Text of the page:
The wide-reaching concerns posed by opioids to patient safety and claim outcomes are well understood within workers’ compensation, and we have implemented many effective measures as an industry to tackle the opioid challenge. These efforts have been further bolstered by broad federal and state-based legislation that has occurred over the past several years, contributing to positive outcomes on a national level, including reduced prescribing rates and lower average morphine equivalent dose (MED).1
However, like most challenges facing our industry, there are nuances to consider that can lend further insight into our continued assessment of opioid utilization and risk among injured worker populations.
Diverse factors within populations such as patient race/ethnicity, socioeconomic status, geographic location, age and gender, mental health status, and even occupation bring forth differentiated findings as they relate to opioid prescribing behaviors and patient outcomes. Simply put, while opioids pose a risk in some form or fashion to all patients – this does not necessarily occur on an “equal opportunity” basis.
Diversity Factor: Race/Ethnicity
The relationship between race/ethnicity and opioids is complex and evolving. Historically, trends have shown racial disparities in pain management, and specifically in the opioid prescribing behaviors of doctors. Until recently, non-Hispanic white patients were more likely to be prescribed opioids and faced higher risk for prescription opioid overdose. However, a national trends study published in June indicates that the gap has closed between whites and blacks in regard to opioid prescribing for noncancer pain.2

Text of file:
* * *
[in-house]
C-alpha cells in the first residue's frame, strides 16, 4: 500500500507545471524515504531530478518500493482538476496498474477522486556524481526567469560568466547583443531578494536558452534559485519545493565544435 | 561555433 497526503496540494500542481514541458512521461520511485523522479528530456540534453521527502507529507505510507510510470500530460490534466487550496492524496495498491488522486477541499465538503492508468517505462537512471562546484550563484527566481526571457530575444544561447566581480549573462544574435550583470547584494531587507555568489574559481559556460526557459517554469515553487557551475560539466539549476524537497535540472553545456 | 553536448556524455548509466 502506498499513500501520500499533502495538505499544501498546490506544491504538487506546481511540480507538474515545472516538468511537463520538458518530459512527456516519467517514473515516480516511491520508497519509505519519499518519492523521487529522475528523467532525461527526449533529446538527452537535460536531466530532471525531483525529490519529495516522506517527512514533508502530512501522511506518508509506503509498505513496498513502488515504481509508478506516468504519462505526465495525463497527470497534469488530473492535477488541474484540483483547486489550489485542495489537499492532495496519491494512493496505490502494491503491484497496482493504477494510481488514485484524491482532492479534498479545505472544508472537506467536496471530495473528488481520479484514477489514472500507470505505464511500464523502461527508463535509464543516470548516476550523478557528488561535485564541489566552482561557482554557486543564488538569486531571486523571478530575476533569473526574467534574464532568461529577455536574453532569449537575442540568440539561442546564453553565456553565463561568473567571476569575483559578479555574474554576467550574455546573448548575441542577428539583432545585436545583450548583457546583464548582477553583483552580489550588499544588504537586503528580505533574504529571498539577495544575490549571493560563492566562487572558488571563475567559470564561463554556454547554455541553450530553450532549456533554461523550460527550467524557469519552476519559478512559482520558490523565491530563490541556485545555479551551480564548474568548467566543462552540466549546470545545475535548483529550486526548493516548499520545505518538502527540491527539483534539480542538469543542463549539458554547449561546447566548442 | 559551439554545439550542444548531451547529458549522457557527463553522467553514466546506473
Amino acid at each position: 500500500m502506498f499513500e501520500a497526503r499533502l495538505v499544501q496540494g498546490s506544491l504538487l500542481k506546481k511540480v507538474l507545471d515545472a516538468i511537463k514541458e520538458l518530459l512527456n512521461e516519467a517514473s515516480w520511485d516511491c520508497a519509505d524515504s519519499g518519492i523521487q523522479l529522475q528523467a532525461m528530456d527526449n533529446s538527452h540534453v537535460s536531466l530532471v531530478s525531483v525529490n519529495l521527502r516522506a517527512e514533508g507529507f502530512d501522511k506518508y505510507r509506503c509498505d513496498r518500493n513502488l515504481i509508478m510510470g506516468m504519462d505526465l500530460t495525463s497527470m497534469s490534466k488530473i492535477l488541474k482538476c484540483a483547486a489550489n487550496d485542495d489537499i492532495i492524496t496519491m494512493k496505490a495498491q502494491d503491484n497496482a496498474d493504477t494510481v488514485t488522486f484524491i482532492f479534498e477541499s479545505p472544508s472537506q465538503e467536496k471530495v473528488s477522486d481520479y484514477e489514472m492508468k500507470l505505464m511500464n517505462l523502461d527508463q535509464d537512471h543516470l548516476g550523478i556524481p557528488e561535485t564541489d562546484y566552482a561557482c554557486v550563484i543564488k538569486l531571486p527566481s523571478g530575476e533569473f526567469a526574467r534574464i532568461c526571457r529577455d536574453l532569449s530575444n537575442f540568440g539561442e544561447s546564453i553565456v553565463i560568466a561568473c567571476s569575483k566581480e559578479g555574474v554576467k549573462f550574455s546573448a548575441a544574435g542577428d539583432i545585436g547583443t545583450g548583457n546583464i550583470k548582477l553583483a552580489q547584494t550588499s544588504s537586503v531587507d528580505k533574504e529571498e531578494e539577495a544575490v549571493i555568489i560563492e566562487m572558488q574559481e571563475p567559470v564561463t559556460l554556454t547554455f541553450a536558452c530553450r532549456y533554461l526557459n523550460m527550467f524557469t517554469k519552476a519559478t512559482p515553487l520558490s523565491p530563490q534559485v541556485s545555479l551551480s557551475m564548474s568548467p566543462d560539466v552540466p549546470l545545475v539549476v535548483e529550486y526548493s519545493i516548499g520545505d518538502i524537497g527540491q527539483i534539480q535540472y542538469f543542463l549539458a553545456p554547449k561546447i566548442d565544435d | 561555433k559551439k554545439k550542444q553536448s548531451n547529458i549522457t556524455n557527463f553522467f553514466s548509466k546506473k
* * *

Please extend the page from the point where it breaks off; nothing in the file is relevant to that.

While eliminating treatment disparity represents positive movement from a public health equality perspective, increased prescribing of opioids among black patients has created some negative consequences that include increased rates of opioid misuse within this population. While self-reported prescription opioid misuse remains highest among the white population at 4.5% nationally, other race/ethnic groups including Hispanic (4.2%), native Hawaiian or Pacific Islander (4.2%), and black (3.9%) populations are now proportionally very close from a risk perspective. However, non-Hispanic white individuals are still twice as likely to die from prescription opioid overdose compared with non-Hispanic black individuals.1
In addition to these shifting dynamics, interrelationships between race/ethnicity, socioeconomic status and geographic location add to the complexity when analyzing population-based risks.